Top 20 Fun Facts About Gallium In 2023
Written by Serene Joshua, contributing writer
Did you know that gallium can be used to make mirrors?
Written by Serene Joshua, contributing writer
We’re sure that most of you are aware of most chemical elements in the periodic table like hydrogen, oxygen, silver and the like but have you ever noticed Gallium? It’s the atomic number 31 and is represented by the symbol “Ga”.
Well, if you have come across this element then you must be aware of how interesting and different it is from the other elements!
What is gallium?
Gallium is a silvery and soft metal with a low melting point and a very high boiling point.
It’s a very unique element in the periodic table and is also getting more popular now as it is used to make various electronic devices.
What is gallium used for?
It also holds interesting properties that make it different from other metals – it’s very soft and melts easily and can be used to make mirrors.
Sounds interesting right?
Well, read on as we take you through the top 20 fun facts about gallium which will give you an insight into how cool this metal is.
Top 20 fun facts about gallium in 2023
1. Gallium cannot be found freely in nature
Gallium is never found on its own in nature, rather it is found in small amounts in various other compounds like Bauxite and Zinc ores.
2. It makes up about 0.0019 per cent of Earth’s crust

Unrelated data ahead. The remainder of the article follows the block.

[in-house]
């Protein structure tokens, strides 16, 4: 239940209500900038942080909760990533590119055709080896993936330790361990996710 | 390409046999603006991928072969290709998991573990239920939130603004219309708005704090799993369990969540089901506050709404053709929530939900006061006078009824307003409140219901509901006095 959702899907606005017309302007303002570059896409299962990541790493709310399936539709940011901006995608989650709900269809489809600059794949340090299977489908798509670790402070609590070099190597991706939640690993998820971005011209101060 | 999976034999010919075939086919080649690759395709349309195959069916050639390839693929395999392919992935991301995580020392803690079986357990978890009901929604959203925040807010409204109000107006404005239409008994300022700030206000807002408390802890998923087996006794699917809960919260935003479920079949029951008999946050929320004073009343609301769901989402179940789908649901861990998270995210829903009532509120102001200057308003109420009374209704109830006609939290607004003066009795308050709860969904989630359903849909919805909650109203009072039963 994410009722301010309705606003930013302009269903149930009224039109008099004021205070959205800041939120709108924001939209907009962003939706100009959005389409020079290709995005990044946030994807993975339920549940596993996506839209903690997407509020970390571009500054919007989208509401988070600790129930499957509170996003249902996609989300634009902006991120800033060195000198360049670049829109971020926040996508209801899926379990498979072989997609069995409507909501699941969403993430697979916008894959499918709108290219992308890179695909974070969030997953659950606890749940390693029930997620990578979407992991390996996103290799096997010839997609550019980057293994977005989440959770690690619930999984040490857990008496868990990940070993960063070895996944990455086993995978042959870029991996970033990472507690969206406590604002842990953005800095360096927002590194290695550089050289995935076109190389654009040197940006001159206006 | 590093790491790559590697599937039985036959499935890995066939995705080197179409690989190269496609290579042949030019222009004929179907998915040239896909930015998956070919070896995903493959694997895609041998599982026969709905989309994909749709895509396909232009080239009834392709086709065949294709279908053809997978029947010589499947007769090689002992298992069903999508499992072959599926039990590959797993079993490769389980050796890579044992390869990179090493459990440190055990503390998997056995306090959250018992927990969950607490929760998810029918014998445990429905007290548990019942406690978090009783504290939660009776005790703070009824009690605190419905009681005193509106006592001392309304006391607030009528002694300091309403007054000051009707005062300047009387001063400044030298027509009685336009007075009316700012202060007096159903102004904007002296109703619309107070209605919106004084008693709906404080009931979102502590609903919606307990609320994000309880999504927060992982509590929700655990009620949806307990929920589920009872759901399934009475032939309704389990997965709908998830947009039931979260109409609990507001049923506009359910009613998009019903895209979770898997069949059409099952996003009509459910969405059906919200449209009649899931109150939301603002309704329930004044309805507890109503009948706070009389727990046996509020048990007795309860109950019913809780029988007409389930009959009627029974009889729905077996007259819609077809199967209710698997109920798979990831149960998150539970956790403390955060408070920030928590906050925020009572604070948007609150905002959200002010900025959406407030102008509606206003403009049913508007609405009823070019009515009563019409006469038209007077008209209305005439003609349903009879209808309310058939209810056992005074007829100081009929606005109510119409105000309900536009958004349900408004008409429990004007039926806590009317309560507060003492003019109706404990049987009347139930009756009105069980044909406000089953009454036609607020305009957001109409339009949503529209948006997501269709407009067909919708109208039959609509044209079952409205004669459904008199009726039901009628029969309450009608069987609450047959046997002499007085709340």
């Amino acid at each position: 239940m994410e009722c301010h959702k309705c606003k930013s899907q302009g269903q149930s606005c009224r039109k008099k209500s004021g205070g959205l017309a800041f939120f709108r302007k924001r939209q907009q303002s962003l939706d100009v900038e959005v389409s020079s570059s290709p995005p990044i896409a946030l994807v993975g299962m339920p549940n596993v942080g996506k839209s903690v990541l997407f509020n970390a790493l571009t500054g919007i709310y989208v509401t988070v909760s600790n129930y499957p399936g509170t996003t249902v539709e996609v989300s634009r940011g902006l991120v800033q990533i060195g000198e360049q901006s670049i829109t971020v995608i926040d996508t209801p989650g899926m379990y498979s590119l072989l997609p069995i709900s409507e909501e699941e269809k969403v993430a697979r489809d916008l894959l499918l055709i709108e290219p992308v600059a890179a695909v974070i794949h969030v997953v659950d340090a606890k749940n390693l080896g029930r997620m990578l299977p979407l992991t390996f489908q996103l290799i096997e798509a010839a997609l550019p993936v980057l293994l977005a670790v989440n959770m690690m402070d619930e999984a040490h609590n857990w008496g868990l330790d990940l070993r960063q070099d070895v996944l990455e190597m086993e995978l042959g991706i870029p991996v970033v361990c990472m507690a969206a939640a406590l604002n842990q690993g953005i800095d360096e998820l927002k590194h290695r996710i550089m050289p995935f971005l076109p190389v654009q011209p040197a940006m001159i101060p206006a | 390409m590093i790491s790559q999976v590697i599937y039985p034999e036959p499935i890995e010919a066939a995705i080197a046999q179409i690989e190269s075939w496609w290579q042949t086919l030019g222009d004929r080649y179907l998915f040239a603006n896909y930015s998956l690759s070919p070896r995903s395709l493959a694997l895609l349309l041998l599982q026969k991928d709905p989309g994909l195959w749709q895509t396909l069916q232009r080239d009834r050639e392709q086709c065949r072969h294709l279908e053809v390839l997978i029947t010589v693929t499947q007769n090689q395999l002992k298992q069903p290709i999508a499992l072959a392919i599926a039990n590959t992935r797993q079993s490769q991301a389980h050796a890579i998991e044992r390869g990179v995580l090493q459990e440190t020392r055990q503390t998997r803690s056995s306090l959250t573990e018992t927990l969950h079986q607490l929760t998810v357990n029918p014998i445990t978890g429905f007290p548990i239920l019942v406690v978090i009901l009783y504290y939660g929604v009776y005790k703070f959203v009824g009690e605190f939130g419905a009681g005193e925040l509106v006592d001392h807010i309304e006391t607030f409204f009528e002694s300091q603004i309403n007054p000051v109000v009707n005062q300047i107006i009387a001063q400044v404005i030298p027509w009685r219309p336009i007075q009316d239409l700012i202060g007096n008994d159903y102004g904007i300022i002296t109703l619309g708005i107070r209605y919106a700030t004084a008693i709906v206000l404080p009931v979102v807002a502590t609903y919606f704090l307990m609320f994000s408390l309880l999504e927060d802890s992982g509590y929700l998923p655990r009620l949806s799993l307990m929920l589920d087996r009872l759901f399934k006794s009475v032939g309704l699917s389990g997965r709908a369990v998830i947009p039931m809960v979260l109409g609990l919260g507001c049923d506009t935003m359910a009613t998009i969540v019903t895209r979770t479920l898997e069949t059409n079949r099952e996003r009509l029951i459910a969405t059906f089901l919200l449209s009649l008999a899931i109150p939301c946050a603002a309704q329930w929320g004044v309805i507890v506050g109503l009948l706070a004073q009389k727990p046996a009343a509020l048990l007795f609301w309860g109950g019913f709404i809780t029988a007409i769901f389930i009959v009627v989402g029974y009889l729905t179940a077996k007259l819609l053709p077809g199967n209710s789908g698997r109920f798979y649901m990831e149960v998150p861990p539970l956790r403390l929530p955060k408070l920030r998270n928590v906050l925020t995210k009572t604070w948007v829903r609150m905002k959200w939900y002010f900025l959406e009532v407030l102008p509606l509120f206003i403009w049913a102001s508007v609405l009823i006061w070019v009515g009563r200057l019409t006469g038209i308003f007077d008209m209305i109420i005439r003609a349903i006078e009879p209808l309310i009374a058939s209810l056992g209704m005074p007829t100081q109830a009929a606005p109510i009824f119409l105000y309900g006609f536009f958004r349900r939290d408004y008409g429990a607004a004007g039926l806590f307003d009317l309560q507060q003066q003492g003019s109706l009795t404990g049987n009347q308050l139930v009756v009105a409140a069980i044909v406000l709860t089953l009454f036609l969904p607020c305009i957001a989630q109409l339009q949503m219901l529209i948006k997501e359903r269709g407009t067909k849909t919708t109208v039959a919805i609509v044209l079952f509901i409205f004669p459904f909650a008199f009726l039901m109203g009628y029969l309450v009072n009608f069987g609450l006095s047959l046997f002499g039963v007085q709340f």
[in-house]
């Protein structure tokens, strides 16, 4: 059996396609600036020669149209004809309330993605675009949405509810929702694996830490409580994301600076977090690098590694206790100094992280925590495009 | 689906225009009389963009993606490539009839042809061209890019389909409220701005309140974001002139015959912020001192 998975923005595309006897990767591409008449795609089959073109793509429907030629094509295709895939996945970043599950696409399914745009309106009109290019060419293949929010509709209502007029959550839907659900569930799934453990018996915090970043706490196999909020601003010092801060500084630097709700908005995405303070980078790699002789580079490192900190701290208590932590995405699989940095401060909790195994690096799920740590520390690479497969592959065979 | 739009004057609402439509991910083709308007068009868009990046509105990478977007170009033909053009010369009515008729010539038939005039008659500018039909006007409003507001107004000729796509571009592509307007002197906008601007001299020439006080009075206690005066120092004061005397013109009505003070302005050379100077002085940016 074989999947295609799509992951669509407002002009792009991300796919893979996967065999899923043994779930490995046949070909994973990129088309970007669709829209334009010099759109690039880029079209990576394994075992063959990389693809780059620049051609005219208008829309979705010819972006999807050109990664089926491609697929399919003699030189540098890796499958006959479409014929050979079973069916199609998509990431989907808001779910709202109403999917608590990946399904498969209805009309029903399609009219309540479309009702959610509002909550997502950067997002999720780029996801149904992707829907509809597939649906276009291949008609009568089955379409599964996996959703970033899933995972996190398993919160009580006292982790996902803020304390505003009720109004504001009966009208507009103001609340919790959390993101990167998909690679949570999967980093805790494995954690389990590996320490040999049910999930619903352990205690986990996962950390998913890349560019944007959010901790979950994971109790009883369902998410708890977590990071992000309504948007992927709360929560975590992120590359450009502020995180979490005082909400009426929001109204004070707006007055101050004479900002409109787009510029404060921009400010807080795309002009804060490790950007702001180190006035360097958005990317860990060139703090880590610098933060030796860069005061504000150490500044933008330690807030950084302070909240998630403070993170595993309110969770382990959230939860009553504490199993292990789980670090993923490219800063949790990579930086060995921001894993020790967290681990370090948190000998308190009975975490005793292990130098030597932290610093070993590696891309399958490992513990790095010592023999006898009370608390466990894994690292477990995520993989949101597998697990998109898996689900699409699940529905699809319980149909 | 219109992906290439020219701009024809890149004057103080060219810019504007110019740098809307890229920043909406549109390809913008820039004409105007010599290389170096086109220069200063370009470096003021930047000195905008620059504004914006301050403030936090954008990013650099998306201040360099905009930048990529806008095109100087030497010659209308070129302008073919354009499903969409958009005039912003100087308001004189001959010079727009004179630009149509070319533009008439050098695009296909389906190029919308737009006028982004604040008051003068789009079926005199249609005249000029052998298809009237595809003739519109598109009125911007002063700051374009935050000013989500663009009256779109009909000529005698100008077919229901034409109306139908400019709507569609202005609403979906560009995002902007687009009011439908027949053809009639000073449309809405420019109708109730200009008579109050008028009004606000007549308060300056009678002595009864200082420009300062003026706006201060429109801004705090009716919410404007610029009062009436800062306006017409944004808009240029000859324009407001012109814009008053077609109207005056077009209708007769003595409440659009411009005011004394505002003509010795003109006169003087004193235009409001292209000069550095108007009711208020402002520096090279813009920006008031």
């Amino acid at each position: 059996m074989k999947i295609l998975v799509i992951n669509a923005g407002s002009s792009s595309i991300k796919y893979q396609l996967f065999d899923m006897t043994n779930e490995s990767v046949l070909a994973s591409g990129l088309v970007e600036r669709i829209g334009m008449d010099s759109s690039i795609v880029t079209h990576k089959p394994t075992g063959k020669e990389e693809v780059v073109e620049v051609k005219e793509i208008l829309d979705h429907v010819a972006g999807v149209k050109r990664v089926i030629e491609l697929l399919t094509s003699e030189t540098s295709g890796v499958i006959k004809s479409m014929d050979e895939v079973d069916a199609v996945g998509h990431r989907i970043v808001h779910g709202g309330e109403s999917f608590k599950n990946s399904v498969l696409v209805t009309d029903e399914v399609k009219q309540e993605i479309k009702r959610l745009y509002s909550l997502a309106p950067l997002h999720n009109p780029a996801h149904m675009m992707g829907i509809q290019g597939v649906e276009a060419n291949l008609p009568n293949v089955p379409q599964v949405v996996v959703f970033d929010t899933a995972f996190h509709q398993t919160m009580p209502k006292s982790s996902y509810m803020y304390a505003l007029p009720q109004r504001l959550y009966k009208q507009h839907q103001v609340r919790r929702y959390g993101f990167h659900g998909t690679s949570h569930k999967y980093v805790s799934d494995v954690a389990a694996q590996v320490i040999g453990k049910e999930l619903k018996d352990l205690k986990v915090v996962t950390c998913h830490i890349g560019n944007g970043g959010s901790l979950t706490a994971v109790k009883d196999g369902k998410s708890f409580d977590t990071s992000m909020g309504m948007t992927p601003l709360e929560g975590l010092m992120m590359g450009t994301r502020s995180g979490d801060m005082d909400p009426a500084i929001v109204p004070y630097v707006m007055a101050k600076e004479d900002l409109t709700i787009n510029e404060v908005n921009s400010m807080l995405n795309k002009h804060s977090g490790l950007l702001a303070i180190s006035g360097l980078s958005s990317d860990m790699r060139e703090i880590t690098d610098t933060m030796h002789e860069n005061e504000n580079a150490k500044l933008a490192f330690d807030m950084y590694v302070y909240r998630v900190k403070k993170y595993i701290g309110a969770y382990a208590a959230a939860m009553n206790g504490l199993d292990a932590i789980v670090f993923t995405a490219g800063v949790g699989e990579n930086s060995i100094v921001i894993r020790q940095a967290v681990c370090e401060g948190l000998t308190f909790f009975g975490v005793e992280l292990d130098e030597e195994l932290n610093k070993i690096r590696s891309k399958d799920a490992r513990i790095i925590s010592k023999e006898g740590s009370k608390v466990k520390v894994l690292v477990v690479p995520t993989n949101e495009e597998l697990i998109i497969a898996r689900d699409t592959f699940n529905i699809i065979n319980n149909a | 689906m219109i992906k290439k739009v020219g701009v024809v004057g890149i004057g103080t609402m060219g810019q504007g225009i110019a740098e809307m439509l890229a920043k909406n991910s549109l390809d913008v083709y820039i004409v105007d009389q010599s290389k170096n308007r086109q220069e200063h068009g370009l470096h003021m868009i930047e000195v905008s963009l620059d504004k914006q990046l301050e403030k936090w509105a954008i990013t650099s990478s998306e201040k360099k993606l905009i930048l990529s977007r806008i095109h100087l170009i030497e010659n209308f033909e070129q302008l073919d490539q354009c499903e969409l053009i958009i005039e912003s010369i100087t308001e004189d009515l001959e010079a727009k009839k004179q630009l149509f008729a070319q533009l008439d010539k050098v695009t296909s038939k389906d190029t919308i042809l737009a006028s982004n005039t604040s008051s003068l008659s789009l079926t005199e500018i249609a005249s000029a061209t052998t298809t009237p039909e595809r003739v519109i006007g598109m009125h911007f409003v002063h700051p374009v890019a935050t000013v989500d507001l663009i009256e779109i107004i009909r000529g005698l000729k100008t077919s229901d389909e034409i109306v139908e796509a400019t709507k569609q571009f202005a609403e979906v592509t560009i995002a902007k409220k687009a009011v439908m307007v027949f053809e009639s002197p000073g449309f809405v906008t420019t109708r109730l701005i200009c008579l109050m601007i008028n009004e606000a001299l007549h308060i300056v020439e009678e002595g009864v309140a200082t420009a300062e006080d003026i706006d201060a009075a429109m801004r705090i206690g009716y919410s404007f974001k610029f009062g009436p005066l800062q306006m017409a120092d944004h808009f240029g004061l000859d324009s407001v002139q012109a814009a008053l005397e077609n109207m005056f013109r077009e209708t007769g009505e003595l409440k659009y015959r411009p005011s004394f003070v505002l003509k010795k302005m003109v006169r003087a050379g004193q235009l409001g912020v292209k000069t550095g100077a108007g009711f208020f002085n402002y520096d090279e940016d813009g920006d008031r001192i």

It is found in traces in various other metals on the Crust of the Earth and can be obtained through smelting, which is how gallium is obtained from an ore.
3. It is a post-transition metal
This essentially means that Gallium belongs to a group of metals that are soft, have poor strength and most importantly have low melting points. Some other post-transitional metals are aluminium, indium and thallium.
4. Gallium’s boiling point is quite high
Gallium has a boiling point of 2,403 °C, which is really high!
5. It’s a smart metal
Gallium is most widely used to make smartphones and other electronics
6. Liquid gallium can be quite difficult to work with
Gallium is difficult to work with as it sticks to skin and glass and is hard to remove.
7. It is also used in some medicines
Gallium is used in some medication that helps with Calcium and bone-related problems
8. Liquid gallium cannot be kept in a glass or metal container
When Gallium solidifies it expands, so the glass or metal will break.
9. You can make a mirror out of gallium
After you melt gallium, you can paint it on a surface and since it is shiny it can act as a mirror!
10. It is used in thermometers
Due to its liquid range, low melting pointing and high boiling point, it is used as a non-toxic replacement for mercury.
11. It forms alloys with most metals
Gallium easily blends with other metals due to its properties and how easily it melts
12. It can melt in your hand
The melting point of gallium is 29.77°C, which is close to room temperature, so if you were to close your hand around it the heat from your hand will melt it!
13. Small bits of Gallium were found in the Atlantic and Pacific Oceans
14. It is separated by smelting
Smelting is done by applying heat to an ore, and when this is done Gallium is extracted.
15. Gallium is a weird metal
Although Gallium is a metal it is very soft and can be cut with a knife and melts easily.